More Britons could be at risk in the event of a new pandemic, according to experts who claim that our preparations and defences against such an outbreak have been wound down.
Despite the lessons that could have been learned from the coronavirus outbreak in 2020, some of the country’s top scientists say little has been done to prepare the UK for a similar situation.
Their warning came amid news, as reported in The Independent, that a new Covid-19 variant in India was behind a surge of 10,000 cases a day there and could become even more aggressive.
They feared it could become dominant in the UK and that an epidemic on the scale of the previous pandemic was inevitable.
They cited disinvestment in the monitoring of infections, the poor state of the NHS and the disassembling of key infrastructure as reasons that the country was “losing ground” in the fight against coronavirus.
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The Indian variant known as Arcturus was first identified three months ago and has already spread to around 22 countries, including Britain and America. As a result, India has resumed its production of vaccines.
Sir John Bell, an eminent immunologist and geneticist, who was a member of the UK’s Covid vaccine taskforce during the pandemic, said Covid-19 could not be dismissed as a “once in a generation crisis”.
In an article for The Independent, he said it was a matter of when, not if, another pandemic struck, and that the UK needed a much better healthcare system to improve the monitoring and identifying of future issues.
He wrote: “Despite everything we have learned, we are not ready for the next pandemic [which] could be even more devastating than the last. We must be in a constant state of readiness for the next big health crisis – if we do not act now, we will not be forgiven.”
Scientific modelling suggested there was around a 40 per cent chance that another pandemic would happen within our lifetime, bringing with it “the potential to cause even greater destruction”, he added.
Professor Teresa Lambe, a principal investigator on the Oxford-AstraZeneca programme, said Britain had not learned the lessons surrounding Covid and that the population would be “sitting ducks” if the Government failed to invest in preventive measures.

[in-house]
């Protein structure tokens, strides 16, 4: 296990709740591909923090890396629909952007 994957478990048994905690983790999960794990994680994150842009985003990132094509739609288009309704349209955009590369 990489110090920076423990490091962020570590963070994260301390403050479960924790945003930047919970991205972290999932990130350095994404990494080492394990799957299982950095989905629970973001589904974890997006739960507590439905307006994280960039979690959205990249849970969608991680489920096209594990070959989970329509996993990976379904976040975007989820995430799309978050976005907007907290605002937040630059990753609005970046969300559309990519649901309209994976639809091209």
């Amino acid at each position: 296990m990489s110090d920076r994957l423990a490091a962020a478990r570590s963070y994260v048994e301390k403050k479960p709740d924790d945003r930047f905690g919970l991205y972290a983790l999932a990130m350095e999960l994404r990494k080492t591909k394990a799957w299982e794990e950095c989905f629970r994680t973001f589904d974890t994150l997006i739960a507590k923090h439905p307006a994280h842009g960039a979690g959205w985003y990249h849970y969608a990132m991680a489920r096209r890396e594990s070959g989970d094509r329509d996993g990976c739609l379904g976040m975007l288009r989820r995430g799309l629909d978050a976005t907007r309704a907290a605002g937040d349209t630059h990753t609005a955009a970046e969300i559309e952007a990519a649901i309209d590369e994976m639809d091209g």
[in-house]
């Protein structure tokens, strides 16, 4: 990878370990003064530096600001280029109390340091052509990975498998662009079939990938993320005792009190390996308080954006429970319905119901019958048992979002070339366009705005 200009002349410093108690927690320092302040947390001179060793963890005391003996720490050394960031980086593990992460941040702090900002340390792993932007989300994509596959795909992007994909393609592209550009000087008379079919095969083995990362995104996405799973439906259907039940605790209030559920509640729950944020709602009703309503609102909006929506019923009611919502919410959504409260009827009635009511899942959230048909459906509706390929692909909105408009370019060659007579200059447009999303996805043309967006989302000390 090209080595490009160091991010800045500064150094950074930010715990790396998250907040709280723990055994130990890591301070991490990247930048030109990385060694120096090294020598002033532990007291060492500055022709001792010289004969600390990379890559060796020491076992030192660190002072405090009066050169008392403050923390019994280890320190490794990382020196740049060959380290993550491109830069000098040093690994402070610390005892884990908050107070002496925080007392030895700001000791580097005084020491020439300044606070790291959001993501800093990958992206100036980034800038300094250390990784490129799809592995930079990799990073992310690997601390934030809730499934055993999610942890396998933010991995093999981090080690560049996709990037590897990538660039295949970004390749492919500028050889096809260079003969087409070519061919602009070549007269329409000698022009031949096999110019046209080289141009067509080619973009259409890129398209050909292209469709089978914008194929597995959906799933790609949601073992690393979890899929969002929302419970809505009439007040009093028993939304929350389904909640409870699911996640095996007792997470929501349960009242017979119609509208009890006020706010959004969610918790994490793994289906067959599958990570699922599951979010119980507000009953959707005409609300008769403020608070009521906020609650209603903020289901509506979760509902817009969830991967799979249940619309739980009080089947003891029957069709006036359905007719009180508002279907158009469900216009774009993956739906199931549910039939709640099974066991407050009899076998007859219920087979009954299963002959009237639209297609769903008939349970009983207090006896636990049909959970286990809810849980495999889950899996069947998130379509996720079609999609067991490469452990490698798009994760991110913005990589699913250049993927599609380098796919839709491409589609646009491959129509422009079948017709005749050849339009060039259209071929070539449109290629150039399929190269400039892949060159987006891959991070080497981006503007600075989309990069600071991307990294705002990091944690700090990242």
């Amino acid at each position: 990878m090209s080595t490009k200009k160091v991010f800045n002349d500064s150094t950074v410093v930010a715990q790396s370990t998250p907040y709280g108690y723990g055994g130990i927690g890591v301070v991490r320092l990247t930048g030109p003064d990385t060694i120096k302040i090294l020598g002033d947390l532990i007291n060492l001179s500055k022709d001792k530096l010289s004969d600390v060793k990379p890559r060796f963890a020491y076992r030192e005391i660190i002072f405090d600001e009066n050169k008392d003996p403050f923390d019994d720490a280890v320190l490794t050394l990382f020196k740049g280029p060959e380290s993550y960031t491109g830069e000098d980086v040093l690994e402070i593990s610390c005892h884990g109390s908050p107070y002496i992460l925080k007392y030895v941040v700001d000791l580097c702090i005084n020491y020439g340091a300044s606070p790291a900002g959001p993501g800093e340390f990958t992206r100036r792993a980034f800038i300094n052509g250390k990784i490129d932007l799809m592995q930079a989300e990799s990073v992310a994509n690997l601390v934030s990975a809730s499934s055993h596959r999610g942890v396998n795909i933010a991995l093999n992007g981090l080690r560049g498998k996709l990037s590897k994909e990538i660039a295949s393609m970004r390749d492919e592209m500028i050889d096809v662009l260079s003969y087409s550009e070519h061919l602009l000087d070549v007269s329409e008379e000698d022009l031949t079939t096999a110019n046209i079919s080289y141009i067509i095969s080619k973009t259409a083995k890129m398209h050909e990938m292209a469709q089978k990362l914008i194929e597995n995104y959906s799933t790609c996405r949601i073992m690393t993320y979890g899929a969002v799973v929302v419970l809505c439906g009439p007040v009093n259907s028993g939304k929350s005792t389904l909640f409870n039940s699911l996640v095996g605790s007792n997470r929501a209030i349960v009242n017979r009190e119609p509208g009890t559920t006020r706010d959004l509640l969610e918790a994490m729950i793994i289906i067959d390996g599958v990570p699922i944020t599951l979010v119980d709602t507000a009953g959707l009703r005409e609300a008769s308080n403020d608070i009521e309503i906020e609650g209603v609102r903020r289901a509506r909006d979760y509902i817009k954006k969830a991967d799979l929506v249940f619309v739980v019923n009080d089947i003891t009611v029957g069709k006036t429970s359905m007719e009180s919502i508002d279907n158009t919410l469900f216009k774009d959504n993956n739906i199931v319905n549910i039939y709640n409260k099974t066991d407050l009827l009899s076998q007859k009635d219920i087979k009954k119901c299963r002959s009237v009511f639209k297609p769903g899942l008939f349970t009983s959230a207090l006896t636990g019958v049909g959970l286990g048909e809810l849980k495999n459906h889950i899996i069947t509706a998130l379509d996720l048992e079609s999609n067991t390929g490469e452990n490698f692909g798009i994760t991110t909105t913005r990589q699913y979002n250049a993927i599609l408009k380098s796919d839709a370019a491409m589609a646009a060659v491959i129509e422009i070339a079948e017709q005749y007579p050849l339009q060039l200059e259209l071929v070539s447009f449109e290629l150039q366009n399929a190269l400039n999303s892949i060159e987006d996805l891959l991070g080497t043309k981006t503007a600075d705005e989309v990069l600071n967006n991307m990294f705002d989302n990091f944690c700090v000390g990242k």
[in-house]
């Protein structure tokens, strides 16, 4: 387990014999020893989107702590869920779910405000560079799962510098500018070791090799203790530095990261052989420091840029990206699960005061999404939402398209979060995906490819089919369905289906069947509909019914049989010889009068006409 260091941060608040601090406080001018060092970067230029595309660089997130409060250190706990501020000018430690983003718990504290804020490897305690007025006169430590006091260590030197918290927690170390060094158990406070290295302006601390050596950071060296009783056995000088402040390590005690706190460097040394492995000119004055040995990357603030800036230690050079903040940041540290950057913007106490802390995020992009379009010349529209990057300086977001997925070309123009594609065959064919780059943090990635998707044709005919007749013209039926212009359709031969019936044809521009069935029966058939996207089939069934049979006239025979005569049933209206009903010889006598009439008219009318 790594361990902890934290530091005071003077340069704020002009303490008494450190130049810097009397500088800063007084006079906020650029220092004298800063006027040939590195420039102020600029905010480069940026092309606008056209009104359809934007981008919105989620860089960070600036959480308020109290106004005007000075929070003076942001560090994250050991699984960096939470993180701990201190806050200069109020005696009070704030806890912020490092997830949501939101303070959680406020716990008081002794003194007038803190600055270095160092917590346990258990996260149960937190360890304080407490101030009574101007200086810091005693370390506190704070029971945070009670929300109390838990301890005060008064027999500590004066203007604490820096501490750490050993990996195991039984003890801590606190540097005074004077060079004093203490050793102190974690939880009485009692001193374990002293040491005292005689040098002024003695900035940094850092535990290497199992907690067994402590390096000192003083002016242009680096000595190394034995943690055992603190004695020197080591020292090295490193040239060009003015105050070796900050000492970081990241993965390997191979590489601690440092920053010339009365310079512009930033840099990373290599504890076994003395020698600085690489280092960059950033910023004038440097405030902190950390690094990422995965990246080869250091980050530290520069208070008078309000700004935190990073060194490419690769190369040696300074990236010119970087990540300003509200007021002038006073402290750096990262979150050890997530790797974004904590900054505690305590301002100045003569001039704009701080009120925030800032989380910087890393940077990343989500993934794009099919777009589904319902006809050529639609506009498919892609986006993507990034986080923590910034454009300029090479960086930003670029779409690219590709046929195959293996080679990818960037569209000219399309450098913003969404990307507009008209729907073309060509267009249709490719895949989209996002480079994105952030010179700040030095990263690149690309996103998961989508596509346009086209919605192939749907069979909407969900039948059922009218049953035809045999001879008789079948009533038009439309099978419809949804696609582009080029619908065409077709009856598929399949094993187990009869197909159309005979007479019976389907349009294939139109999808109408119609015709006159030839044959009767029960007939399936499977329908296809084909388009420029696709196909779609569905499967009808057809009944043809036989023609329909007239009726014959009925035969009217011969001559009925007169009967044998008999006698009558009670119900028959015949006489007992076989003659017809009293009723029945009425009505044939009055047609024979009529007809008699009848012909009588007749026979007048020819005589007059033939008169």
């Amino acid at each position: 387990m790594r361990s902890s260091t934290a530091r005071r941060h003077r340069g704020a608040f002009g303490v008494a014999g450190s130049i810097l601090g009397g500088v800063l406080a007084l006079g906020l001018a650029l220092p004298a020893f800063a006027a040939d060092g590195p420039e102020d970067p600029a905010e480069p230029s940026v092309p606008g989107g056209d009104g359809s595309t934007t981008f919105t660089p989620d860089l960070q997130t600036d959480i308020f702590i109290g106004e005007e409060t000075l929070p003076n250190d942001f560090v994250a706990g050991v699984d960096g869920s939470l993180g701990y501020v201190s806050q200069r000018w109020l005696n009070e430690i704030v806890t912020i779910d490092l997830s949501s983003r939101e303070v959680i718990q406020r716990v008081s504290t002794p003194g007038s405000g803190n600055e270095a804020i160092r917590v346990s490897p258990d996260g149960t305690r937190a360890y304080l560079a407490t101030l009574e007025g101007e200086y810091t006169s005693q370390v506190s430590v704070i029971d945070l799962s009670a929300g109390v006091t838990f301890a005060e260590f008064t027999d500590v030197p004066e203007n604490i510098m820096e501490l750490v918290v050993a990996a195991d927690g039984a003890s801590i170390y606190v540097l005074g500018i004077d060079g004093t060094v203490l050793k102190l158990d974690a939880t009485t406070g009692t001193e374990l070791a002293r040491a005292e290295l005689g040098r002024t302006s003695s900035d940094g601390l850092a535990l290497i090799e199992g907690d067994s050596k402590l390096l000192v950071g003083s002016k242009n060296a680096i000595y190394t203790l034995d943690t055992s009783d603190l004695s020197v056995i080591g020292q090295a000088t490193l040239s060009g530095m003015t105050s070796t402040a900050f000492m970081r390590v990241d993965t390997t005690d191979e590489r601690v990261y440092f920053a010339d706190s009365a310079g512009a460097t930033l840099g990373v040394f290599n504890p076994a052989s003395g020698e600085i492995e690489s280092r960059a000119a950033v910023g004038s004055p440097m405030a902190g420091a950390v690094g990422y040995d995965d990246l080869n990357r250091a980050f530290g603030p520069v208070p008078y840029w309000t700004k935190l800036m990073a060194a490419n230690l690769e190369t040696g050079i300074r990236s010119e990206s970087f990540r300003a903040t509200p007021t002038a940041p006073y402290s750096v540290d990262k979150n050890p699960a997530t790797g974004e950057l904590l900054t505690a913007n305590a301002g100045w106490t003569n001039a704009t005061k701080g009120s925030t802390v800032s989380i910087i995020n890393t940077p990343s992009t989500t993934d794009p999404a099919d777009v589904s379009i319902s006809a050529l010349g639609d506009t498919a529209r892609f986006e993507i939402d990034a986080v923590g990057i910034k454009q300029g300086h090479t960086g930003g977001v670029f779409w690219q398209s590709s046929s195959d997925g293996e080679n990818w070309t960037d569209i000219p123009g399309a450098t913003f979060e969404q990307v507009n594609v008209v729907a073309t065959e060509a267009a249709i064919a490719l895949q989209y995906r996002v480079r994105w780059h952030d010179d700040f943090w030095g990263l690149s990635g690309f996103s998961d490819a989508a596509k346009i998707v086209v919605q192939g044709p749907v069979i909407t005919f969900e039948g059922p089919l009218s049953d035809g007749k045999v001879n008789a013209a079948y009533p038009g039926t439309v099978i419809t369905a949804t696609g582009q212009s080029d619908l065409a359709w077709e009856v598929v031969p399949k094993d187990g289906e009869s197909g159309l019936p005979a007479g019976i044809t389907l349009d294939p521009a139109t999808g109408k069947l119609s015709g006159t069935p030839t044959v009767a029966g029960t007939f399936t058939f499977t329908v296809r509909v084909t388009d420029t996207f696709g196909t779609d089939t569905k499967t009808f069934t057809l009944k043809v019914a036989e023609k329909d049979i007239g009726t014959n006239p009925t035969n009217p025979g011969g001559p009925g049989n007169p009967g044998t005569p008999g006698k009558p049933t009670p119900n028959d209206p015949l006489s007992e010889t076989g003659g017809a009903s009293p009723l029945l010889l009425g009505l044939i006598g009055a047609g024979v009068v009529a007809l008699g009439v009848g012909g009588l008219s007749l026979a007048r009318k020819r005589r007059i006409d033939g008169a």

She cited the Government’s decision to dismantle programmes, including its “gold standard” Covid survey, as a sign that the country was not properly prepared for another Covid outbreak.
She wrote on The Independent’s website: “Without more of a concerted effort to work together and invest in pandemic preparedness, we are sitting ducks for the next virus.”
Other scientists claimed that the situation was not being helped, with the mothballing of Covid laboratories and plans to sell off the UK Vaccine Manufacturing and Innovation Centre. This was being compounded with the continuing crises within the NHS, including strikes, A&E waiting times and ambulance delays.
One former chief scientific adviser to the Government, Sir David King, who was behind the research in 2016 that predicted a Covid-style pandemic, said the world could be facing a similar situation well before the year 2040.
“We’re in the same position as we were in 2020,” he told the news website. “Nothing has changed… if anything, it has got worse.”
Professor Peter Horby, head of the Pandemic Sciences Institute, agreed the UK was ill-prepared for a new pandemic, adding that the lack of sustained government investment meant researchers were now having to rely on philanthropic funding.
“There were some good strategic moves by the UK Government [in response to the pandemic], but I have been disappointed by what’s happened since then,” he was reported as saying. “Instead of building on the successes, [the Government has] been dismantling the successes.”
He added: “We may be back in the position that we saw ourselves in 2020, where we’ve got a new threat and we don’t have the diagnostics, the drugs, the vaccine, or the surveillance capabilities.”
The Department of Health and Social Care was contacted for comment.